Rather than knowing all functions in Numpy and Scipy, it is important to find rapidly information throughout the documentation and the available help. Here are some ways to get information:
In Ipython, help function opens the docstring of the function. Only type the beginning of the function’s name and use tab completion to display the matching functions.
In : help np.v np.vander np.vdot np.version np.void0 np.vstack np.var np.vectorize np.void np.vsplit In : help np.vander
In Ipython it is not possible to open a separated window for help and documentation; however one can always open a second Ipython shell just to display help and docstrings...
Numpy’s and Scipy’s documentations can be browsed online on http://docs.scipy.org/doc. The search button is quite useful inside the reference documentation of the two packages (http://docs.scipy.org/doc/numpy/reference/ and http://docs.scipy.org/doc/scipy/reference/).
Tutorials on various topics as well as the complete API with all docstrings are found on this website.
Numpy’s and Scipy’s documentation is enriched and updated on a regular basis by users on a wiki http://docs.scipy.org/numpy/. As a result, some docstrings are clearer or more detailed on the wiki, and you may want to read directly the documentation on the wiki instead of the official documentation website. Note that anyone can create an account on the wiki and write better documentation; this is an easy way to contribute to an open-source project and improve the tools you are using!
Scipy’s cookbook http://www.scipy.org/Cookbook gives recipes on many common problems frequently encountered, such as fitting data points, solving ODE, etc.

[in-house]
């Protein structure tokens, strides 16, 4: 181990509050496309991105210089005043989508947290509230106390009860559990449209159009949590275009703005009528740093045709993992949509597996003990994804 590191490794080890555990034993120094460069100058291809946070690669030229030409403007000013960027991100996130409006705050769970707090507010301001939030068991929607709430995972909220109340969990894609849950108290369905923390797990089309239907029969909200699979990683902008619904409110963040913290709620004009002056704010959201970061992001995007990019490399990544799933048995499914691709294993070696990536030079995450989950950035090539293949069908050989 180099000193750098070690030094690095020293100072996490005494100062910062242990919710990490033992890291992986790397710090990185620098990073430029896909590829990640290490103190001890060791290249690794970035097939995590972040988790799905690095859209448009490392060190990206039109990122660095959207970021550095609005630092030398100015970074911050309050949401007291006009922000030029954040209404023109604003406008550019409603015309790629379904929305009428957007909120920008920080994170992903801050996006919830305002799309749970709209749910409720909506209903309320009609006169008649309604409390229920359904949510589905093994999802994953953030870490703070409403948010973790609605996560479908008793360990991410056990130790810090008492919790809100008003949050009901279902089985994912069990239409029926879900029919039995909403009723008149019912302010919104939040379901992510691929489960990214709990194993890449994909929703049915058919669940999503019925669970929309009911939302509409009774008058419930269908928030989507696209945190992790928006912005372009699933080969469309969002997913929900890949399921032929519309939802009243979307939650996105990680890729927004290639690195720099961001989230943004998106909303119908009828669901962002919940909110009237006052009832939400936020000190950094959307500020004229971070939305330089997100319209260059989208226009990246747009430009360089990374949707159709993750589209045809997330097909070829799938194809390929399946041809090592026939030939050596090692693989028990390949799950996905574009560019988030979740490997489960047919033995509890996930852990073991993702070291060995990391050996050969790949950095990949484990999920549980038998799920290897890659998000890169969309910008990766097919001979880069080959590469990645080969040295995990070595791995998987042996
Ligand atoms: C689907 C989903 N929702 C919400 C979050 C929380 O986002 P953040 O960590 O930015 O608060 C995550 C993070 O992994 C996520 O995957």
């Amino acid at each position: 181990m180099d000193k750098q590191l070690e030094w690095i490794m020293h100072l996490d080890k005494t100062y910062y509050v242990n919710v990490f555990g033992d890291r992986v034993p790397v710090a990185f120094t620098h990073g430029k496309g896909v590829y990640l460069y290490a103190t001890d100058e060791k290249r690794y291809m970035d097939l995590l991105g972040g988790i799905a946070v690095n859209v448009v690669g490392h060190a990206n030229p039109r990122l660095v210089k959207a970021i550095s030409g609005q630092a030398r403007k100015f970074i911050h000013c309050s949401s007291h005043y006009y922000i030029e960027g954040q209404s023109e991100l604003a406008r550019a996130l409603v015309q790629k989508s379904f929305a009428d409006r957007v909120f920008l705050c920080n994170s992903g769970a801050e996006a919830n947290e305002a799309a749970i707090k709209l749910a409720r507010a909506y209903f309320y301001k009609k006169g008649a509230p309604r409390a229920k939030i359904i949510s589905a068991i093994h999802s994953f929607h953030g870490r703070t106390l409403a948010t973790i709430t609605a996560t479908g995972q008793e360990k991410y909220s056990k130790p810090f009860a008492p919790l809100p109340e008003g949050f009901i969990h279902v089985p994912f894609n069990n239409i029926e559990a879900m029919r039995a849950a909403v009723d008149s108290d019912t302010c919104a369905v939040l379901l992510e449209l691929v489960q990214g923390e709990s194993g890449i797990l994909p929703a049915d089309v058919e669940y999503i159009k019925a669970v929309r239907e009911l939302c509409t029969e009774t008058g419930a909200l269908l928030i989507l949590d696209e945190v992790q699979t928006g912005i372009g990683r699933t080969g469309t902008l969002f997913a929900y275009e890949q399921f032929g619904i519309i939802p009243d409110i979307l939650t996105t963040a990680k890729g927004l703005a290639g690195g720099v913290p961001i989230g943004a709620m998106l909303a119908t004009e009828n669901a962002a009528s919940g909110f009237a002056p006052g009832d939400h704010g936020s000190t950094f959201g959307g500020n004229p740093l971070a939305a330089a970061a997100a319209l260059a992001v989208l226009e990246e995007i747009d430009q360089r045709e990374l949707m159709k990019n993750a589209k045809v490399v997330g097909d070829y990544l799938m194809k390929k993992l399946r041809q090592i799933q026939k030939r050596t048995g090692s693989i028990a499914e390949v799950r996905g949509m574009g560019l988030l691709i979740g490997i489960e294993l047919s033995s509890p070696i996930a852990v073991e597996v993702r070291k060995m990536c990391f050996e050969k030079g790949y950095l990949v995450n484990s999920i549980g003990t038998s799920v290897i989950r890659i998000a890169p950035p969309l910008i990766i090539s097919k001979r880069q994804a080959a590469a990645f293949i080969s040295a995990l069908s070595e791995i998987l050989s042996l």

Matplotlib’s website http://matplotlib.sourceforge.net/ features a very nice gallery with a large number of plots, each of them shows both the source code and the resulting plot. This is very useful for learning by example. More standard documentation is also available.
Mayavi’s website http://code.enthought.com/projects/mayavi/docs/development/html/mayavi/ also has a very nice gallery of examples http://code.enthought.com/projects/mayavi/docs/development/html/mayavi/auto/examples.html in which one can browse for different visualization solutions.
Finally, two more “technical” possibilities are useful as well:
In Ipython, the magical function %psearch search for objects matching patterns. This is useful if, for example, one does not know the exact name of a function.
In : import numpy as np In : %psearch np.diag* np.diag np.diagflat np.diagonal
numpy.lookfor looks for keywords inside the docstrings of specified modules.
In : numpy.lookfor('convolution') Search results for 'convolution' -------------------------------- numpy.convolve Returns the discrete, linear convolution of two one-dimensional sequences. numpy.bartlett Return the Bartlett window. numpy.correlate Discrete, linear correlation of two 1-dimensional sequences. In : numpy.lookfor('remove', module='os') Search results for 'remove' --------------------------- os.remove remove(path) os.removedirs removedirs(path) os.rmdir rmdir(path) os.unlink unlink(path) os.walk Directory tree generator.
If everything listed above fails (and Google doesn’t have the answer)... don’t despair! Write to the mailing-list suited to your problem: you should have a quick answer if you describe your problem well. Experts on scientific python often give very enlightening explanations on the mailing-list.
- Numpy discussion (email@example.com): all about numpy arrays, manipulating them, indexation questions, etc.
- SciPy Users List (firstname.lastname@example.org): scientific computing with Python, high-level data processing, in particular with the scipy package.
- email@example.com for plotting with matplotlib.